Had it not been for our governor, who feels the need to interject himself into everything dealing with the religious right, we probably would have been in worse shape than we are now. Here's the big picture: We're suing a judge. The Attorney General's office hired private council as special assistant to the Attorney General to represent Judge Moore in this case. (Apparently there was nobody in the Attorney General's office with the competency to do it themselves.) The Governor and the Attorney General filed a lawsuit in state court in Montgomery (we were in federal court in Birmingham) suing the ACLU of Alabama, the Alabama Freethought Association, Gloria and both of our other plaintiffs, and Judge Roy Moore! Why? We have no idea. The Governor and the Attorney General sued all of us, as defendants, and had the Attorney General's office representing the plaintiffs and Roy Moore.

We filed a motion to remove the case to federal court. Judge Moore, as a defendant, objected, and it is now in federal court on the removal motion to determine what is going to happen.

The curious thing about this lawsuit is that the Governor and the Attorney General's office sued on the basis that the state had the ability to regulate prayer in the courtroom and had chosen to give that decision-making power to the individual judges. Judge Moore filed an answer to that saying, in effect, that that is was bologna and you couldn't tell him what to do in his courtroom. The Attorney General representing Moore and the Attorney General representing the Attorney General are now at odds over what can be done in court. It's real crazy. Nobody knows what's going to happen to it, but it's not going away.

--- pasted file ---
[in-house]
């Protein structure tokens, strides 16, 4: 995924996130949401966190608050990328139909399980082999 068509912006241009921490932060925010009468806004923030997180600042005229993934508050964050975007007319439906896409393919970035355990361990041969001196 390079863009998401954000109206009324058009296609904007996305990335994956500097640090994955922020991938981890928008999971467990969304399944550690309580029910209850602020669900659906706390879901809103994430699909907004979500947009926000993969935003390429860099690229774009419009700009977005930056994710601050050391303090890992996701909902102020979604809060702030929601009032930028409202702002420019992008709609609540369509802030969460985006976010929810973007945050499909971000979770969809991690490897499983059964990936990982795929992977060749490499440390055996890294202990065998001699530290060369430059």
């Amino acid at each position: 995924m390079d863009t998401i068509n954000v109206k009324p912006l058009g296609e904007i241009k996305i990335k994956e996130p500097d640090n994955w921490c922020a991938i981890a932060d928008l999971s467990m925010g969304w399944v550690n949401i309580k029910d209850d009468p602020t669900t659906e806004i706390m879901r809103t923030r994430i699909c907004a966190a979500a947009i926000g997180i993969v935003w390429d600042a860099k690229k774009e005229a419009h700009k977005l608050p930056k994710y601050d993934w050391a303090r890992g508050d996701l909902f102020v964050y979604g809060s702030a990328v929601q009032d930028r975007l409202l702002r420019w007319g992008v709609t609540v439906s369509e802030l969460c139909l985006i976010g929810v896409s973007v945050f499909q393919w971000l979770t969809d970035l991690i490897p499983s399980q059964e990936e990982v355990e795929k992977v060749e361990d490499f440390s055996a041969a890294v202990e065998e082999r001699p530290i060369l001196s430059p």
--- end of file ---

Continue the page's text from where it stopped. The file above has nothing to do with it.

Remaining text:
In the meantime, Judge Moore has become something of a darling to the Christian Coalition. He went to their conference in Washington, D.C. Apparently he's being held out as some kind of a martyr. There are some frightening aspects to what is going on with him. To give you just a taste of the kind of person he is, a story was relayed to me by another judge whom I know very well. They were at a judicial conference in the spring and my friend, who had met Roy Moore but didn't know him real well, went up to Moore and said, "Judge Moore, how are you doing today?" Judge Moore replied, "God and I are fine, thank you."

Judge Moore, through the Christian Coalition, has a legal defense fund. This is a man who is being represented by attorneys who are being paid by the state of Alabama, with our tax dollars! He now has a legal defense fund in excess of $200,000. The real question in Alabama is: what is he going to do with that? There is some fear that he is not going to stay in his judicial position, that we have given him a springboard to bigger and better things. All we can do is hope that people will see that he is as bizarre as he really is.